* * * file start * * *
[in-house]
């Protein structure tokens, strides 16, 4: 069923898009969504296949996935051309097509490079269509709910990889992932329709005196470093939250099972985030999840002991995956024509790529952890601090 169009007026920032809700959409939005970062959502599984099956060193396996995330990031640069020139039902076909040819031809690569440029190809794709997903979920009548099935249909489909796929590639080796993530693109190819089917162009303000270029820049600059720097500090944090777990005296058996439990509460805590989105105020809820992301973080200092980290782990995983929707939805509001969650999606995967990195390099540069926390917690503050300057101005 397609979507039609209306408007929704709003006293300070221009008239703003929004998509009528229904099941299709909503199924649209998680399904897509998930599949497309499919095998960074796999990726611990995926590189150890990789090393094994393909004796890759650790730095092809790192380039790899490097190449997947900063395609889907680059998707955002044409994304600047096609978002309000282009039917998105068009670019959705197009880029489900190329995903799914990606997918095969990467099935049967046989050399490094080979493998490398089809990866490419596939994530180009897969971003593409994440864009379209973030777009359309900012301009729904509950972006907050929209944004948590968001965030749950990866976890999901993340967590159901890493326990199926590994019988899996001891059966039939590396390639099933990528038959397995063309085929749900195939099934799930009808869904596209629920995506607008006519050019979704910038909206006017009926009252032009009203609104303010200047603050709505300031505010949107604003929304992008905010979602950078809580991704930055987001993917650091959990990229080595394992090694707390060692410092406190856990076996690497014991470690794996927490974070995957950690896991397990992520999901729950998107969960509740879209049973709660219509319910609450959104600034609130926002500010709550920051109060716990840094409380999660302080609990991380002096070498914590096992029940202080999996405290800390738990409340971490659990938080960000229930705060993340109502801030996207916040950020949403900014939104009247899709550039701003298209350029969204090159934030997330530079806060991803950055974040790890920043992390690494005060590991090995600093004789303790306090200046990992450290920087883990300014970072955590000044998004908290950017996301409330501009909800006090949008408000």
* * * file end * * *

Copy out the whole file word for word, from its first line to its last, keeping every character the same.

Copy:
[in-house]
């Protein structure tokens, strides 16, 4: 069923898009969504296949996935051309097509490079269509709910990889992932329709005196470093939250099972985030999840002991995956024509790529952890601090 169009007026920032809700959409939005970062959502599984099956060193396996995330990031640069020139039902076909040819031809690569440029190809794709997903979920009548099935249909489909796929590639080796993530693109190819089917162009303000270029820049600059720097500090944090777990005296058996439990509460805590989105105020809820992301973080200092980290782990995983929707939805509001969650999606995967990195390099540069926390917690503050300057101005 397609979507039609209306408007929704709003006293300070221009008239703003929004998509009528229904099941299709909503199924649209998680399904897509998930599949497309499919095998960074796999990726611990995926590189150890990789090393094994393909004796890759650790730095092809790192380039790899490097190449997947900063395609889907680059998707955002044409994304600047096609978002309000282009039917998105068009670019959705197009880029489900190329995903799914990606997918095969990467099935049967046989050399490094080979493998490398089809990866490419596939994530180009897969971003593409994440864009379209973030777009359309900012301009729904509950972006907050929209944004948590968001965030749950990866976890999901993340967590159901890493326990199926590994019988899996001891059966039939590396390639099933990528038959397995063309085929749900195939099934799930009808869904596209629920995506607008006519050019979704910038909206006017009926009252032009009203609104303010200047603050709505300031505010949107604003929304992008905010979602950078809580991704930055987001993917650091959990990229080595394992090694707390060692410092406190856990076996690497014991470690794996927490974070995957950690896991397990992520999901729950998107969960509740879209049973709660219509319910609450959104600034609130926002500010709550920051109060716990840094409380999660302080609990991380002096070498914590096992029940202080999996405290800390738990409340971490659990938080960000229930705060993340109502801030996207916040950020949403900014939104009247899709550039701003298209350029969204090159934030997330530079806060991803950055974040790890920043992390690494005060590991090995600093004789303790306090200046990992450290920087883990300014970072955590000044998004908290950017996301409330501009909800006090949008408000």